Yeah, there's quite a few times where I think episodes are over or underrated in the comments of production staff, but they're still valid notes. In this case, I'm glad there was a differing opinion; it's good if the comments inspire debate about the episode rather than dictate. ;-)– Cleanse ( talk | contribs ) 05:20, January 5, 2010 (UTC)


FYI, we've chosen (stylistically) to use shorter dashes than the full mdash that you have added to some articles. Our preference here on MA is the ndash, and it's often best to actually use the HTML code to create it, so that we can ensure that everything is the same size. Thanks. -- sulfur 11:22, July 4, 2010 (UTC)

Thanks for letting me know. I'll use ndashes from now on, and I'll try to remember to type it in with the code. I hope that it's still OK to change hyphens to dashes where it's appropriate, though. I don't see anything about punctuation and the like in the Manual of Style; is it written down somewhere else? Should there be something on the MOS page? —Josiah Rowe 18:10, July 4, 2010 (UTC)

Yah, hyphens (mid-sentence) should be an ndash. When used as a hyphen, just as in this paragraph, it should still be a hyphen. And I thought that it was in the MoS. I'll add that in soon to confirm it there. -- sulfur 22:45, July 4, 2010 (UTC)

Technically, if it's used to separate a clause or phrase — like this — it's not a hyphen at all, it's a dash. Hyphens connect words, dashes connect clauses. The usual typesetting convention is to use an ndash for a range or linked concepts (as in "The Smoot–Hawley Tariff Act, 1930–1944"), but to use an mdash to separate clauses or phrases, like I did in the first sentence of this paragraph. But it's not set in stone — it's fine if local convention is to use ndashes throughout. Is there a preference for using spaced dashes – like this – or unspaced dashes–like this–when using dashes to set aside a phrase or clause? —Josiah Rowe 05:22, July 5, 2010 (UTC)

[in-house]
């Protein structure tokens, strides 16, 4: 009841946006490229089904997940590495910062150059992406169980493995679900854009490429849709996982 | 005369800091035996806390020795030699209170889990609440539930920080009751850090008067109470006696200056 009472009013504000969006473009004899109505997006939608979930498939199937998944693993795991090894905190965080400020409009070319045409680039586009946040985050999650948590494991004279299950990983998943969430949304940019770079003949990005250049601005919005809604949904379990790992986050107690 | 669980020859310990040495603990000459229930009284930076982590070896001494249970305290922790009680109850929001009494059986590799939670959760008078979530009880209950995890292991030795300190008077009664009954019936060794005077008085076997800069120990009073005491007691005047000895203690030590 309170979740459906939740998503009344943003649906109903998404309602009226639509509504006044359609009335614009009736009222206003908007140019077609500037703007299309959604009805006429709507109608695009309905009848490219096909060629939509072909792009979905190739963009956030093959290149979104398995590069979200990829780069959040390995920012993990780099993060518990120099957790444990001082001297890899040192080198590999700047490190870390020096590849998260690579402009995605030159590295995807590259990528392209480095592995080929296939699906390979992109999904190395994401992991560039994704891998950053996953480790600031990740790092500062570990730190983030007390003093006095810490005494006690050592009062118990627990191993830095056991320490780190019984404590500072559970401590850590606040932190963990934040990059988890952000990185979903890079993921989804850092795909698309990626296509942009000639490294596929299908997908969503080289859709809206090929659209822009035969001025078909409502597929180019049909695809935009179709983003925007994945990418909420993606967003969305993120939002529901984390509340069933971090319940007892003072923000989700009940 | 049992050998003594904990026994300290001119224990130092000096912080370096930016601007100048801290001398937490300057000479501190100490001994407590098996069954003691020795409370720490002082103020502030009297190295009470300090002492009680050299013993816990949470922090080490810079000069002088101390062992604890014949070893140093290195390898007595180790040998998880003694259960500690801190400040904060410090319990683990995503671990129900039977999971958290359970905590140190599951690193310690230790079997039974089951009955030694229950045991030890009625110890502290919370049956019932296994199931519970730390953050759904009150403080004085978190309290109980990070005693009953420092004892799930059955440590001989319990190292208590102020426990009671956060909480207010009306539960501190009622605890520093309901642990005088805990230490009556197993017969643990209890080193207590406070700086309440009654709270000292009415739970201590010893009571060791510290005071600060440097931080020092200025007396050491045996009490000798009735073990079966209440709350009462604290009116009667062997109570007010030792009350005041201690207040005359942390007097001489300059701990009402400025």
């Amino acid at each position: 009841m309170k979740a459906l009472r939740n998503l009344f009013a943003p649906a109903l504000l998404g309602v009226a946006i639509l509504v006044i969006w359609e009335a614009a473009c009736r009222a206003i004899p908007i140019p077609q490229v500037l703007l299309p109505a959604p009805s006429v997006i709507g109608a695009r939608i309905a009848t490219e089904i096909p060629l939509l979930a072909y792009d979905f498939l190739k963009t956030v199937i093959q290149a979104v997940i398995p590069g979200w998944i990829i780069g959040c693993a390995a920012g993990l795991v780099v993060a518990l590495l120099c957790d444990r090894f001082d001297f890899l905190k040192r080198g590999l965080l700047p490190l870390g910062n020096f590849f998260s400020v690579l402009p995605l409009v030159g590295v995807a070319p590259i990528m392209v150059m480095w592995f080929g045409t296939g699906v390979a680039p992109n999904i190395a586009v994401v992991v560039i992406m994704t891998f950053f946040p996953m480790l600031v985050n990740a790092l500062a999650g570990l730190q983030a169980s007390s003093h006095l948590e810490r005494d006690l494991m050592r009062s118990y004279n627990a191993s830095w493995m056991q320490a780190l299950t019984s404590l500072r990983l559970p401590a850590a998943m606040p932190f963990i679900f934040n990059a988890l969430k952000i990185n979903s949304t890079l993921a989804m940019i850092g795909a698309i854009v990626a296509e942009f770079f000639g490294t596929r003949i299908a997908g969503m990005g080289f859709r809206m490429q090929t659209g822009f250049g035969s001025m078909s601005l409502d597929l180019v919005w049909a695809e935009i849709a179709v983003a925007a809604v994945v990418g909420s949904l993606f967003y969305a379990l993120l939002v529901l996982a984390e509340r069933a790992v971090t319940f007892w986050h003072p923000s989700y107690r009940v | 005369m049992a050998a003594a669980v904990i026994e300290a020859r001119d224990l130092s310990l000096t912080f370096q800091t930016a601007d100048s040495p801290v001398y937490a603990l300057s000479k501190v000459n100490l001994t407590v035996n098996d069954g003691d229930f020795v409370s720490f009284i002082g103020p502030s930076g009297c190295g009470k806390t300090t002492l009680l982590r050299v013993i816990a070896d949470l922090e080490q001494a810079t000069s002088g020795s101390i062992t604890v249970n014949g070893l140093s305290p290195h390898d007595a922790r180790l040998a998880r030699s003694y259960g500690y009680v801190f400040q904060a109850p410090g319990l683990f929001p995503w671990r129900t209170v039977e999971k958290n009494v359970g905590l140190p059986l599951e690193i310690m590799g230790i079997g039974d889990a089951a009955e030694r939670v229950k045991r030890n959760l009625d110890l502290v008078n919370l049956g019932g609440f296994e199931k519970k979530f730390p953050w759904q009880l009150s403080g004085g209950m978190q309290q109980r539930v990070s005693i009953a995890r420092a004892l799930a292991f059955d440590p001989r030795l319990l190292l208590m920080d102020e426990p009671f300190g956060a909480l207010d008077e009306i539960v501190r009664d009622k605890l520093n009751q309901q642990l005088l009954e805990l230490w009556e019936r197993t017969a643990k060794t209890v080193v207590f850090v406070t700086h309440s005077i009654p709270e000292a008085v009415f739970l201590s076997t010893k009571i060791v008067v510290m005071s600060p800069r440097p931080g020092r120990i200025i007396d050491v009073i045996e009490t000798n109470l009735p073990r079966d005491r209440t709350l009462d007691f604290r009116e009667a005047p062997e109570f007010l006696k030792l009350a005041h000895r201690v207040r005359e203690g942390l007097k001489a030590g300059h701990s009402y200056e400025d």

Spaced dashes. Except when splitting words or dates. Those are generally just hyphens (since it confuses people too much most of the time trying to get things right). We went for simplicity, even if typesetting decrees otherwise. :) -- sulfur 10:07, July 5, 2010 (UTC)

When you say generally, does that mean that I shouldn't change hyphens in date ranges to ndashes? —Josiah Rowe 23:41, July 5, 2010 (UTC)

Generally, no. But... depends on context. :) -- sulfur 01:10, July 6, 2010 (UTC)